Depression is a mental health condition that entails persistent feelings of sadness, apathy, hopelessness, loss of energy, and/or lack of interest in life.
Mild versions of these feelings are normal parts of day-to-day life. It's common, and even healthy, to feel sad or hopeless in reaction to stressful life events, the state of the world around you, or just to go through a period where things feel off.
But when these emotions become especially frequent, intense, or long-lasting, they can interfere with daily life activities.
Prevalence of depression
Major depressive disorder, also called major depression, is the most common diagnosis, which affects around 21 million adults in the United States each year - that's roughly 8.4% of all the adults - and nearly 280 million people globally. The COVID-19 pandemic has shifted these numbers up considerably with a 25% increase in anxiety and depression worldwide. Some sources estimate that up to 15% of the adult population internationally will experience clinical depression at some point in their lives.
The Depression and Bipolar Support Alliance notes that women are twice as likely to be diagnosed than men, and the symptoms between genders differ. Many women experience postpartum depression or episodes of depression during pregnancy.
A wide range of risk factors play a role in depression, including genetic predisposition, psychological stress, environmental, and psychological factors. A person's family history and genetics, chronic stress, history of trauma, gender, nutrition, unresolved grief or loss, personality traits, and use of medication and substances may all contribute to an increased risk for depression. It is important to consider these factors when seeking treatment and support from a mental health care provider.
If you're struggling with a mood disorder or mental health condition, you may find it difficult to seek help. Data from the ADAA shows that nearly 40% of all individuals with severe depression did not contact a mental health care provider to receive treatment.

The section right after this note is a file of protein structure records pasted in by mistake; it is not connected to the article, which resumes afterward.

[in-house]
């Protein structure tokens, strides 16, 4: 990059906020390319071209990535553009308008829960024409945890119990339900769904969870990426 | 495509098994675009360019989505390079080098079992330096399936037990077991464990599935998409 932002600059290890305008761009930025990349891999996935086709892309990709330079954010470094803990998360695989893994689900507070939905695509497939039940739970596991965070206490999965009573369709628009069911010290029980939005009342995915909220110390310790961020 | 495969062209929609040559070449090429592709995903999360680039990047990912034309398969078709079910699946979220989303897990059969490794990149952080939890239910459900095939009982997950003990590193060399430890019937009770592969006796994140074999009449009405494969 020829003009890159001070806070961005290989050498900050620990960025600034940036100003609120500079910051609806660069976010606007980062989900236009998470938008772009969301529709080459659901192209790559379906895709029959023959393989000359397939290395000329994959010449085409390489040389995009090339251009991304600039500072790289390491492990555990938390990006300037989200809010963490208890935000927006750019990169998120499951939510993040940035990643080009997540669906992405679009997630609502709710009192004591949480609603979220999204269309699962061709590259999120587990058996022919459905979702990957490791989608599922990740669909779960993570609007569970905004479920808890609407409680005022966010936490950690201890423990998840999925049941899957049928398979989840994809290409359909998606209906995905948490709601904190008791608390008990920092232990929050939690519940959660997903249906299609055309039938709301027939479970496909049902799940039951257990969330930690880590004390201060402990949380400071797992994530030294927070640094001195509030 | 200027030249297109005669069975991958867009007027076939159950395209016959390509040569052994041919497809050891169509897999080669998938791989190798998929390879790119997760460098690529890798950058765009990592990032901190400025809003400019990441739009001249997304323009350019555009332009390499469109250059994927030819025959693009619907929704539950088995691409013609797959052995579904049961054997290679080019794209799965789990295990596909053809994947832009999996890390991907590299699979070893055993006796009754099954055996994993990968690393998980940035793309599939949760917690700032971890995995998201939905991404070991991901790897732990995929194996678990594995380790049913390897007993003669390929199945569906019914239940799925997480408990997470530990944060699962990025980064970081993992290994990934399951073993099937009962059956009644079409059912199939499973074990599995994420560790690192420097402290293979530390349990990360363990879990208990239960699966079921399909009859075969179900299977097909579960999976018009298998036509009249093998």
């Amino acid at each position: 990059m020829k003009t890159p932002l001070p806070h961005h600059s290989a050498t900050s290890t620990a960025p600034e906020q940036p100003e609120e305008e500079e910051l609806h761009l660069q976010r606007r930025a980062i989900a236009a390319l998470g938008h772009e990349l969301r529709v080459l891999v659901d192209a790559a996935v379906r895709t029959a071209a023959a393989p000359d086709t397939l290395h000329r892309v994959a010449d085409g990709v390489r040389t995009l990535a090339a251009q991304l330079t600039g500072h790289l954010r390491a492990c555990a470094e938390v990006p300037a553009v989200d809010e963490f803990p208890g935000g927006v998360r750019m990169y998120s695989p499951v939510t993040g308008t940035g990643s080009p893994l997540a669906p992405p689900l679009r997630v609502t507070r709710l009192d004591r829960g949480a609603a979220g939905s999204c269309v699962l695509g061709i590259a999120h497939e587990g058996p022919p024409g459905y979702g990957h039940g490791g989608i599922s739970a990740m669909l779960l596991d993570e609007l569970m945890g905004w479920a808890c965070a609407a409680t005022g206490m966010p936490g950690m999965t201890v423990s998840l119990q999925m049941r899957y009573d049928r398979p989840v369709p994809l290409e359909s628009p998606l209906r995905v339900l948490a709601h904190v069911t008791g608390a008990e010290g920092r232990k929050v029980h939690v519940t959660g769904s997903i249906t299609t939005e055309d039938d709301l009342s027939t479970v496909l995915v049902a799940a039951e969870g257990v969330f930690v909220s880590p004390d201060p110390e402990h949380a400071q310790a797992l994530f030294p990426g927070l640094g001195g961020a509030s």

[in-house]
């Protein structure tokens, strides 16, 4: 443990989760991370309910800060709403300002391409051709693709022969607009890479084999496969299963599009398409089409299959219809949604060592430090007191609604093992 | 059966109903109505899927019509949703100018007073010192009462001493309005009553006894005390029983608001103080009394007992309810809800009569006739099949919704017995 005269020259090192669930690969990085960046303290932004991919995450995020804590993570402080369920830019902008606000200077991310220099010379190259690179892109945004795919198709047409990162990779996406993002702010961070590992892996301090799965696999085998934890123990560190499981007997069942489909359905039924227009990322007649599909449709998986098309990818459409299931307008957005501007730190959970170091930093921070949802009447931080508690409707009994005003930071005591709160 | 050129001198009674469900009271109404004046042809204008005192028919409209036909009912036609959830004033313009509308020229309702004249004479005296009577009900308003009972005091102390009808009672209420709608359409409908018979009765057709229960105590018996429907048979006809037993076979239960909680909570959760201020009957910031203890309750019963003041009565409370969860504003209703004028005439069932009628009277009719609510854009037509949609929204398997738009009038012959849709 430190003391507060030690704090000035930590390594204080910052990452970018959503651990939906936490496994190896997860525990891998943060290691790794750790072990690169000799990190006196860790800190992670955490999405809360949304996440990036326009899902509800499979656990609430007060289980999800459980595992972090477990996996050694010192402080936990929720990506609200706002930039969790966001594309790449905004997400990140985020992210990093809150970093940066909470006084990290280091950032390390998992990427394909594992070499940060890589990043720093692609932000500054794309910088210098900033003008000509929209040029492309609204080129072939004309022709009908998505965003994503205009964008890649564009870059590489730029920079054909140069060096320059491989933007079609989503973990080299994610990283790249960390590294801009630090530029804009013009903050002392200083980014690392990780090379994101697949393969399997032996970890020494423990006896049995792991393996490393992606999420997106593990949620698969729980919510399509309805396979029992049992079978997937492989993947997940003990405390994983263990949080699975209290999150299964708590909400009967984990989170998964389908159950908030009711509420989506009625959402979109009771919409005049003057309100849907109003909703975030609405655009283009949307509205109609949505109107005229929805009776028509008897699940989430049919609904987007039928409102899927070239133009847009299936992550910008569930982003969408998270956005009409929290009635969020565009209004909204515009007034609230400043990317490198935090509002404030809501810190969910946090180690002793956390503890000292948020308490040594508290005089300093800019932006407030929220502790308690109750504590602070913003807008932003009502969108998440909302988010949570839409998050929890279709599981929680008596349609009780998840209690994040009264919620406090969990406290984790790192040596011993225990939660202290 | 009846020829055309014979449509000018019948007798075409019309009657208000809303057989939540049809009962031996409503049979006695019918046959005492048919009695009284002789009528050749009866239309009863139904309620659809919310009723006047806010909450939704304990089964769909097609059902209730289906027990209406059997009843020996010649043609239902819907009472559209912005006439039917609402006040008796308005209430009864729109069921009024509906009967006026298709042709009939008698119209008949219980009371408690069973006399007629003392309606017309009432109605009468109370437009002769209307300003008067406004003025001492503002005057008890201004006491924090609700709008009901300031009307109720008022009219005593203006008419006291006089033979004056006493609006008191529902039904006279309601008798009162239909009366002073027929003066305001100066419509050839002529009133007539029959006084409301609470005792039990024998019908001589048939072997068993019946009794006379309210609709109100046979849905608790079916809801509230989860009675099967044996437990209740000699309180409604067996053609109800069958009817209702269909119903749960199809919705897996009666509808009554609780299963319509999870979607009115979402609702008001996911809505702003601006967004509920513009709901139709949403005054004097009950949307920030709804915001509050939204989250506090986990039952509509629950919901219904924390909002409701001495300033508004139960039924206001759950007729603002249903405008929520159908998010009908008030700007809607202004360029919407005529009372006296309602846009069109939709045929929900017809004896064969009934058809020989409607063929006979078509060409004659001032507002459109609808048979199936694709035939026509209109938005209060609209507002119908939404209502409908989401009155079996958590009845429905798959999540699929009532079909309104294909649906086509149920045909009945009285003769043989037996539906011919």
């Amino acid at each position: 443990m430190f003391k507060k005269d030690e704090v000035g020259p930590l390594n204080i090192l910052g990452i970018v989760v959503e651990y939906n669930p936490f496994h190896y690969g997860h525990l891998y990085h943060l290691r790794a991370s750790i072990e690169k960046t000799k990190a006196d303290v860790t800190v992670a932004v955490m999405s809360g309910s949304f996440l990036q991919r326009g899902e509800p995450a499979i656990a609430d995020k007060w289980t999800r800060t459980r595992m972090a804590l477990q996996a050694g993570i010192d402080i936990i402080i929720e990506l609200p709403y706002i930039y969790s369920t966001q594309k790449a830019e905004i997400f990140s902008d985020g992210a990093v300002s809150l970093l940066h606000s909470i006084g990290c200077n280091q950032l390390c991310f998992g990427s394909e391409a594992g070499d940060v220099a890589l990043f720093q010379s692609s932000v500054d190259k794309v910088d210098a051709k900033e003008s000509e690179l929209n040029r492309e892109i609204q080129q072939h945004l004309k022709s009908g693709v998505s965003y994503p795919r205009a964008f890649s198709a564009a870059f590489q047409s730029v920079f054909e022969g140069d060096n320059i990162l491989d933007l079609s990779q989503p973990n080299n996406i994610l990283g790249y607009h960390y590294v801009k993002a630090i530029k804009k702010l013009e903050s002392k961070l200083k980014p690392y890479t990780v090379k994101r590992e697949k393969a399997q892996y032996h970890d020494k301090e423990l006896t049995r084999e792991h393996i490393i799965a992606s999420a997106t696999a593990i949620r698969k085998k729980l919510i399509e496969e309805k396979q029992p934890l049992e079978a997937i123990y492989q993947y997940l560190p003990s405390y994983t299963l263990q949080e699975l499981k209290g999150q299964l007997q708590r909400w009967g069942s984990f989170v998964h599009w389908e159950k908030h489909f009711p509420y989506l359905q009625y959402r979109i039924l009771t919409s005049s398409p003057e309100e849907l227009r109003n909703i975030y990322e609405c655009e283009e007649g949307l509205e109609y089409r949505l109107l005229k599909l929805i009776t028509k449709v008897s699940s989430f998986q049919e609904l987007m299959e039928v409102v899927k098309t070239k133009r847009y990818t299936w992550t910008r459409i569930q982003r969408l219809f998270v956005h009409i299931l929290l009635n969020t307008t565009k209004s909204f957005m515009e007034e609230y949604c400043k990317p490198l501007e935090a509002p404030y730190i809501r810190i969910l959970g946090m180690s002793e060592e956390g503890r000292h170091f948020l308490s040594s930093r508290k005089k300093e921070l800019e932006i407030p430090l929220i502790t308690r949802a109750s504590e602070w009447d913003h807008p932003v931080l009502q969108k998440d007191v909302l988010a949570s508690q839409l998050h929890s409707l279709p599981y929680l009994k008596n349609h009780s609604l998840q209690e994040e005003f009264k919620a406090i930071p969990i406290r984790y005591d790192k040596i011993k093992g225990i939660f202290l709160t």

Symptoms of depression
The severe symptoms of depression can vary and may sometimes seem to contradict each other. Common symptoms in men tend toward anger, irritability, and fatigue, while women's symptoms are more related to feelings of guilt, worthlessness and sadness. Likewise, there are some differences in symptoms between adults and children. Generally, some of the most common emotional and physical symptoms include:
- Persistent intense sadness or feelings of hopelessness: These feelings might occur without an obvious cause and may not improve when external circumstances improve.
- Lack of energy: Those struggling with depressed mood may find it difficult to get out of bed and complete daily activities.
- Irritability or restlessness: Some presentations of depression may include excessive or agitated activity, rather than (or alternating with) a lack of energy.
- Difficultly concentrating: You might feel a general sense of mental fogginess, and/or find it harder to focus and think things through.
- Loss of interest in pleasurable activities: Experiencing apathy is common when the things that usually bring you joy (social activities, hobbies, sex) may seem dull and uninteresting.
- Changes in sleeping or eating habits: Feelings of sadness and negative emotions can cause you to sleep or eat too much or too little, often resulting in rapid weight gain or significant weight loss.
- Thoughts of suicide or death: These feelings of worthlessness and negative thoughts may be persistent, involuntary, and disruptive to your daily life.
It is important to rule out other mental disorders or medical illnesses and diseases, like hypothyroid problems, diabetes, anemia or other chemical imbalance when looking for a diagnosis.
Different types of depression